So for a very long time now, I have felt like I existed in a world full of extremely well-qualified candidates who could do backflips around me in a whiteboard interview, and I'm starting to understand the reasons why.

Part II: Pattern Recognition

Whether the interview question is a one-liner about technology X vs. Y, or an infamously fun brain teaser, the most helpful skill will be recognizing a pattern that you've seen before.

A lot of problems in computer science involve lines of thinking that can be applied to a family of problems. One you understand recursion, you can apply it to a lot of things. Once you understand applying recursion to the Fibonacci problem, you can speak about the limits of it as a tool and alternatives such as memoization. And once you can do that, you can see other problems that would have similar limitations and apply the same thinking. Is it recursive, does it use the result of smaller recursive calls to get bigger answers, and is it exponentially expensive to re-compute every recursive call as n -> inf? Memoization. It seems really counterintuitive at first to memorize the properties of seemingly random problems in computer science, but the payoff comes when you start to see that a lot of these problems are a stand-in for a generic area of CS, and once you learn the concept, your brain will connect the rest of the dots. I wish somebody had told me that before I took Data Structures.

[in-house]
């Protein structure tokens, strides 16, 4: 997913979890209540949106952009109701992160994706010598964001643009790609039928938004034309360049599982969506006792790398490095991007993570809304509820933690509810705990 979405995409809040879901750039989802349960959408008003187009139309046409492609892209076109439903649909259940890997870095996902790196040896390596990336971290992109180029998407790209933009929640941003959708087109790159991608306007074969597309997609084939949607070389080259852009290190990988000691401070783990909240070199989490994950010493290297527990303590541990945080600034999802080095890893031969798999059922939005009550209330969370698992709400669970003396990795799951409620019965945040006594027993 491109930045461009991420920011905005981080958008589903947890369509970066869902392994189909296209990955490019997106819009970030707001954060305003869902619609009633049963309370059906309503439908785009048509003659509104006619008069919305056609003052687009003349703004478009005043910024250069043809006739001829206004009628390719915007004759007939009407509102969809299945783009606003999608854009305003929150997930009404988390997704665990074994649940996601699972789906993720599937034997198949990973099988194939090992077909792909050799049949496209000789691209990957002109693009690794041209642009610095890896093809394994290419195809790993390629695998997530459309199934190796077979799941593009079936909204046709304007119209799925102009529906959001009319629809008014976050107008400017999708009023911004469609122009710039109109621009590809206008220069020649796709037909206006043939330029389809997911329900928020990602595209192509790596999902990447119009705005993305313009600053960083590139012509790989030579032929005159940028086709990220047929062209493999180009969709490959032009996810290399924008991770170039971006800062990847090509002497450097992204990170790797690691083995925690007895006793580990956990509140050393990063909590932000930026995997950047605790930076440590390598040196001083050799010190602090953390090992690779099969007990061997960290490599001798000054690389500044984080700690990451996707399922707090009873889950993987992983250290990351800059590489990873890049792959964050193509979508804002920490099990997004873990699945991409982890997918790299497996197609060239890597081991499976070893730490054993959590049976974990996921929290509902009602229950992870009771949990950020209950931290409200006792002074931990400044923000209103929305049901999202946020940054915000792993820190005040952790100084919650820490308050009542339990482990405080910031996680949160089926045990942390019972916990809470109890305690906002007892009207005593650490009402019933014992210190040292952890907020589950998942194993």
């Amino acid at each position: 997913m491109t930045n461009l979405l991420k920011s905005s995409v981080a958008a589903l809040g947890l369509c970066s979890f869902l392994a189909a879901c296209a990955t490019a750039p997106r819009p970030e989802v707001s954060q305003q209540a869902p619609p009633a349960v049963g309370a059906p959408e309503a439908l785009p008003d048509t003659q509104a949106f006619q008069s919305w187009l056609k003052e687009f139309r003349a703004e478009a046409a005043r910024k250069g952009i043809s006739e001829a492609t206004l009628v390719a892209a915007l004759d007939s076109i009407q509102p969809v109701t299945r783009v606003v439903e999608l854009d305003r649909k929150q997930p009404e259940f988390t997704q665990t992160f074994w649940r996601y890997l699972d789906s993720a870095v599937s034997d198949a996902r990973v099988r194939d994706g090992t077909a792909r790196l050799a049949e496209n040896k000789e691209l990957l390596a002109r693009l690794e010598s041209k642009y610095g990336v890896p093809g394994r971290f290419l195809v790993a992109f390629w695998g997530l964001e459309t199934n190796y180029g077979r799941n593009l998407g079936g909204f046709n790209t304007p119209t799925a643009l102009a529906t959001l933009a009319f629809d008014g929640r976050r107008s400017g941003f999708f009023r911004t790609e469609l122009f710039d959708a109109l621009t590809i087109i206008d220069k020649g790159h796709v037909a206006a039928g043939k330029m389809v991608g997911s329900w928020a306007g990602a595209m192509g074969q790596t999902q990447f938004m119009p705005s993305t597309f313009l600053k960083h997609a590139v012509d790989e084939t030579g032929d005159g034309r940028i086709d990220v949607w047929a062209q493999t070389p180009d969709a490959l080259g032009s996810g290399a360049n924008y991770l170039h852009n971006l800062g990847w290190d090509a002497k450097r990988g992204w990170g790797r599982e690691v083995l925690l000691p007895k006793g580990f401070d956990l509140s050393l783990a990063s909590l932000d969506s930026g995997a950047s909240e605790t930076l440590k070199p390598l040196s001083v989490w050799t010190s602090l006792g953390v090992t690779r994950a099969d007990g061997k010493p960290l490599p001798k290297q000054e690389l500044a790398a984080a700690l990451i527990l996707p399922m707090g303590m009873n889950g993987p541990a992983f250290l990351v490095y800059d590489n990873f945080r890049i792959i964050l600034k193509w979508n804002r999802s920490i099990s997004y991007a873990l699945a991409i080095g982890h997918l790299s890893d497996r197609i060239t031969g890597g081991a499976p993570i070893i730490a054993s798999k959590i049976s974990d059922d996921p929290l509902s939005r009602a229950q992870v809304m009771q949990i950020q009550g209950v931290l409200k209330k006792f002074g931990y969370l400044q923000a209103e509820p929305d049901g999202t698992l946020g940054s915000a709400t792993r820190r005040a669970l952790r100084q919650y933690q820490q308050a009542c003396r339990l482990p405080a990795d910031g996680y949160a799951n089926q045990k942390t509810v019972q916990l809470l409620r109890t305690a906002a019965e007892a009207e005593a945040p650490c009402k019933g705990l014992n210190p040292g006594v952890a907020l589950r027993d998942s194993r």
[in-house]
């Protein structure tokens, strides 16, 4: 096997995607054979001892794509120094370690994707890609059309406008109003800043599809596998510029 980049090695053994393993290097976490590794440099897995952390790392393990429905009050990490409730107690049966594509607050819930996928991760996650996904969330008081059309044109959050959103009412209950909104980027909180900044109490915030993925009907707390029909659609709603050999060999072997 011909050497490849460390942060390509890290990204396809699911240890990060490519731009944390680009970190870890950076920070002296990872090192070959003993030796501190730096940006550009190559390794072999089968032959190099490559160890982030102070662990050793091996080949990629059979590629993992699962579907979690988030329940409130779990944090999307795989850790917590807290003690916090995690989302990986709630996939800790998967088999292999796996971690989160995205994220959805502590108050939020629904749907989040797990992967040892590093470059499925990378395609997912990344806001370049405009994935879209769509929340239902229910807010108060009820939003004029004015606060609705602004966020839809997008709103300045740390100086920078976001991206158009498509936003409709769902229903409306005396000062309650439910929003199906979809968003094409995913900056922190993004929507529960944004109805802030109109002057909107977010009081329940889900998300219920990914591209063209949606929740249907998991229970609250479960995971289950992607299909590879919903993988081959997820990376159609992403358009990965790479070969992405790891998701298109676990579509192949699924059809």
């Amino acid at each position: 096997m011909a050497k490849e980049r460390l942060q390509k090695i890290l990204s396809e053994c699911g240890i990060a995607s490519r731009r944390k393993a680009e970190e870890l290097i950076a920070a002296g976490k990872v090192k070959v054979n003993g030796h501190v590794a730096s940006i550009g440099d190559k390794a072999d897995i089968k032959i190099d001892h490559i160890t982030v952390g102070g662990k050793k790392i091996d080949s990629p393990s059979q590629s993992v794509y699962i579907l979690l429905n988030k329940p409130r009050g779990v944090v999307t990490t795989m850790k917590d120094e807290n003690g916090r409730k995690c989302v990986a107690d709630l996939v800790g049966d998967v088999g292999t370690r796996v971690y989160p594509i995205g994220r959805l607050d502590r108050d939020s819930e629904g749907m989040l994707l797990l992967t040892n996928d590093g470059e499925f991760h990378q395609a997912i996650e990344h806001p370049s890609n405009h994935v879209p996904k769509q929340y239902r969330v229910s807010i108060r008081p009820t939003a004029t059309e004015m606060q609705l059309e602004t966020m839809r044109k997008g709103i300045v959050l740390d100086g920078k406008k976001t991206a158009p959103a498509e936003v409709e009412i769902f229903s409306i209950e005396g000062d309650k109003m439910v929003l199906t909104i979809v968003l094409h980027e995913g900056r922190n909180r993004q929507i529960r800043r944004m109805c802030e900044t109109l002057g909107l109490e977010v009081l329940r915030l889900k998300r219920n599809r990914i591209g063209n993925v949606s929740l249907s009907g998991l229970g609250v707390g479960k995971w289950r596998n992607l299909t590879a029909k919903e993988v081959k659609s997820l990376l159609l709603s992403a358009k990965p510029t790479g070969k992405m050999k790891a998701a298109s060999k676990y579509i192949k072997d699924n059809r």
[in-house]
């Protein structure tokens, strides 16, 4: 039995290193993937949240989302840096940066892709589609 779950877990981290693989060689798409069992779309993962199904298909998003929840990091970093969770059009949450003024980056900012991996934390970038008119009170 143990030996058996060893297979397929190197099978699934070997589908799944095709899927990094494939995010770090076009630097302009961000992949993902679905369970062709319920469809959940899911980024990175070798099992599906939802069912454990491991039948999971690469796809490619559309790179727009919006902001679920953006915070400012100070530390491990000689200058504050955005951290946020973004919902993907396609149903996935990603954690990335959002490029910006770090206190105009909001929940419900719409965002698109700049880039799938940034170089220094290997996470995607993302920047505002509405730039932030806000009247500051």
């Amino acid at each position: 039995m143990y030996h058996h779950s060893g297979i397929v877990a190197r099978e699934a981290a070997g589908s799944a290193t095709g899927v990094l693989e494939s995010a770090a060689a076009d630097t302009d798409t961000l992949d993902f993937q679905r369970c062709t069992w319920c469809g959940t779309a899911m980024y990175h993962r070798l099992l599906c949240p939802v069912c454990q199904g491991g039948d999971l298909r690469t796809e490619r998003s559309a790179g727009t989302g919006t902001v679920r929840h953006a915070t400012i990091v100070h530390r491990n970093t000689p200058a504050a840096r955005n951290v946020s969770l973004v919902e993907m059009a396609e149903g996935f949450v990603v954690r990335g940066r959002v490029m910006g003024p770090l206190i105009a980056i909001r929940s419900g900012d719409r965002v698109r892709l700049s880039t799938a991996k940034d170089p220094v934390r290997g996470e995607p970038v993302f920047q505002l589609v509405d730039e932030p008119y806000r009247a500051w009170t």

Part III: Critical Thinking

Another important aspect of being good at technical interviews is being good at reasoning about the problem. It may not always be the case that the question being asked of you is familiar, but it probably has some familiar pieces, and with some reasoning, you can find an answer.

Critical thinking serves two roles here: